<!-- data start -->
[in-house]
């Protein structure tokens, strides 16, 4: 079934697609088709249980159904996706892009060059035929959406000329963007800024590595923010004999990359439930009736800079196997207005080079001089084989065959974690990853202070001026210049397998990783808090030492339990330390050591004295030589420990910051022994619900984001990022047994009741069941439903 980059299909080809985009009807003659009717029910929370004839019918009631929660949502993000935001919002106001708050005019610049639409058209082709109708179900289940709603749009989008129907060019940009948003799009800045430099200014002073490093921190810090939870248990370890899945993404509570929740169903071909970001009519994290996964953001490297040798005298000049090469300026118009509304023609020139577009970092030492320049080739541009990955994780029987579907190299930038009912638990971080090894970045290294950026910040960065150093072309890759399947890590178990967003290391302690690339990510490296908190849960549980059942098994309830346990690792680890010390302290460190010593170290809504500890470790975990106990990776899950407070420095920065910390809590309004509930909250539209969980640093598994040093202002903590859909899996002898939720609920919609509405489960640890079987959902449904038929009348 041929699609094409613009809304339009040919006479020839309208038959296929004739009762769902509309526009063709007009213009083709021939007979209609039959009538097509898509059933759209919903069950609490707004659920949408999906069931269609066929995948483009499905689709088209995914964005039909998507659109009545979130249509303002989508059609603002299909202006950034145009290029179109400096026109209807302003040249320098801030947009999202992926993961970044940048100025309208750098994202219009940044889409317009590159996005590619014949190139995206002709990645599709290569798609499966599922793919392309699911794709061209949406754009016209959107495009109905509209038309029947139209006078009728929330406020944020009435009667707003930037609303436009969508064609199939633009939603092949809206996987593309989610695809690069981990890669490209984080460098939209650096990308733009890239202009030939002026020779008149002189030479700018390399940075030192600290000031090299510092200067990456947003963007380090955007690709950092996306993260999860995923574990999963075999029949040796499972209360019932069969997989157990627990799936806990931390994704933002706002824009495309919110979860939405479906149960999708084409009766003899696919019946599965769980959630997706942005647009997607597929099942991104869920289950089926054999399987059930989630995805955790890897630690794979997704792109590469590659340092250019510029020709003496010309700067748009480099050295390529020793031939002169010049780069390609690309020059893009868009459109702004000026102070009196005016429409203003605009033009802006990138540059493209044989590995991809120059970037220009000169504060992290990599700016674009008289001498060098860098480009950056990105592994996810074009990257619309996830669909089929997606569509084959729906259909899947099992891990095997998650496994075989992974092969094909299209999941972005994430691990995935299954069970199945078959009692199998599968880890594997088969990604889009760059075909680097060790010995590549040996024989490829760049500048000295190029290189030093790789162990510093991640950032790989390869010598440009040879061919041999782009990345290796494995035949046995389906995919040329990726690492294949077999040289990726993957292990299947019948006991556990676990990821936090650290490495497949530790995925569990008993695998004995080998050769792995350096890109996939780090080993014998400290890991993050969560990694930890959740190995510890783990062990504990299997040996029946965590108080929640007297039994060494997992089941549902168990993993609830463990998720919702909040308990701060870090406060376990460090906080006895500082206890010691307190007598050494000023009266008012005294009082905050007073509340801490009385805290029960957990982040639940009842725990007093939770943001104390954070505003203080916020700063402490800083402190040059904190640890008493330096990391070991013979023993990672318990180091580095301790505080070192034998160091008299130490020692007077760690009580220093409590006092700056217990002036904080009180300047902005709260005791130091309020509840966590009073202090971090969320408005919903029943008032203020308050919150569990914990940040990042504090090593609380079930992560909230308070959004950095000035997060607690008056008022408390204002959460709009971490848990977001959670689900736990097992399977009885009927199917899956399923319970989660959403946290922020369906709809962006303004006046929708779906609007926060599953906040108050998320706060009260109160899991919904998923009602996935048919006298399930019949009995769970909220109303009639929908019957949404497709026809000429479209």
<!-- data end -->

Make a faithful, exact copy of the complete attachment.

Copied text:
[in-house]
């Protein structure tokens, strides 16, 4: 079934697609088709249980159904996706892009060059035929959406000329963007800024590595923010004999990359439930009736800079196997207005080079001089084989065959974690990853202070001026210049397998990783808090030492339990330390050591004295030589420990910051022994619900984001990022047994009741069941439903 980059299909080809985009009807003659009717029910929370004839019918009631929660949502993000935001919002106001708050005019610049639409058209082709109708179900289940709603749009989008129907060019940009948003799009800045430099200014002073490093921190810090939870248990370890899945993404509570929740169903071909970001009519994290996964953001490297040798005298000049090469300026118009509304023609020139577009970092030492320049080739541009990955994780029987579907190299930038009912638990971080090894970045290294950026910040960065150093072309890759399947890590178990967003290391302690690339990510490296908190849960549980059942098994309830346990690792680890010390302290460190010593170290809504500890470790975990106990990776899950407070420095920065910390809590309004509930909250539209969980640093598994040093202002903590859909899996002898939720609920919609509405489960640890079987959902449904038929009348 041929699609094409613009809304339009040919006479020839309208038959296929004739009762769902509309526009063709007009213009083709021939007979209609039959009538097509898509059933759209919903069950609490707004659920949408999906069931269609066929995948483009499905689709088209995914964005039909998507659109009545979130249509303002989508059609603002299909202006950034145009290029179109400096026109209807302003040249320098801030947009999202992926993961970044940048100025309208750098994202219009940044889409317009590159996005590619014949190139995206002709990645599709290569798609499966599922793919392309699911794709061209949406754009016209959107495009109905509209038309029947139209006078009728929330406020944020009435009667707003930037609303436009969508064609199939633009939603092949809206996987593309989610695809690069981990890669490209984080460098939209650096990308733009890239202009030939002026020779008149002189030479700018390399940075030192600290000031090299510092200067990456947003963007380090955007690709950092996306993260999860995923574990999963075999029949040796499972209360019932069969997989157990627990799936806990931390994704933002706002824009495309919110979860939405479906149960999708084409009766003899696919019946599965769980959630997706942005647009997607597929099942991104869920289950089926054999399987059930989630995805955790890897630690794979997704792109590469590659340092250019510029020709003496010309700067748009480099050295390529020793031939002169010049780069390609690309020059893009868009459109702004000026102070009196005016429409203003605009033009802006990138540059493209044989590995991809120059970037220009000169504060992290990599700016674009008289001498060098860098480009950056990105592994996810074009990257619309996830669909089929997606569509084959729906259909899947099992891990095997998650496994075989992974092969094909299209999941972005994430691990995935299954069970199945078959009692199998599968880890594997088969990604889009760059075909680097060790010995590549040996024989490829760049500048000295190029290189030093790789162990510093991640950032790989390869010598440009040879061919041999782009990345290796494995035949046995389906995919040329990726690492294949077999040289990726993957292990299947019948006991556990676990990821936090650290490495497949530790995925569990008993695998004995080998050769792995350096890109996939780090080993014998400290890991993050969560990694930890959740190995510890783990062990504990299997040996029946965590108080929640007297039994060494997992089941549902168990993993609830463990998720919702909040308990701060870090406060376990460090906080006895500082206890010691307190007598050494000023009266008012005294009082905050007073509340801490009385805290029960957990982040639940009842725990007093939770943001104390954070505003203080916020700063402490800083402190040059904190640890008493330096990391070991013979023993990672318990180091580095301790505080070192034998160091008299130490020692007077760690009580220093409590006092700056217990002036904080009180300047902005709260005791130091309020509840966590009073202090971090969320408005919903029943008032203020308050919150569990914990940040990042504090090593609380079930992560909230308070959004950095000035997060607690008056008022408390204002959460709009971490848990977001959670689900736990097992399977009885009927199917899956399923319970989660959403946290922020369906709809962006303004006046929708779906609007926060599953906040108050998320706060009260109160899991919904998923009602996935048919006298399930019949009995769970909220109303009639929908019957949404497709026809000429479209």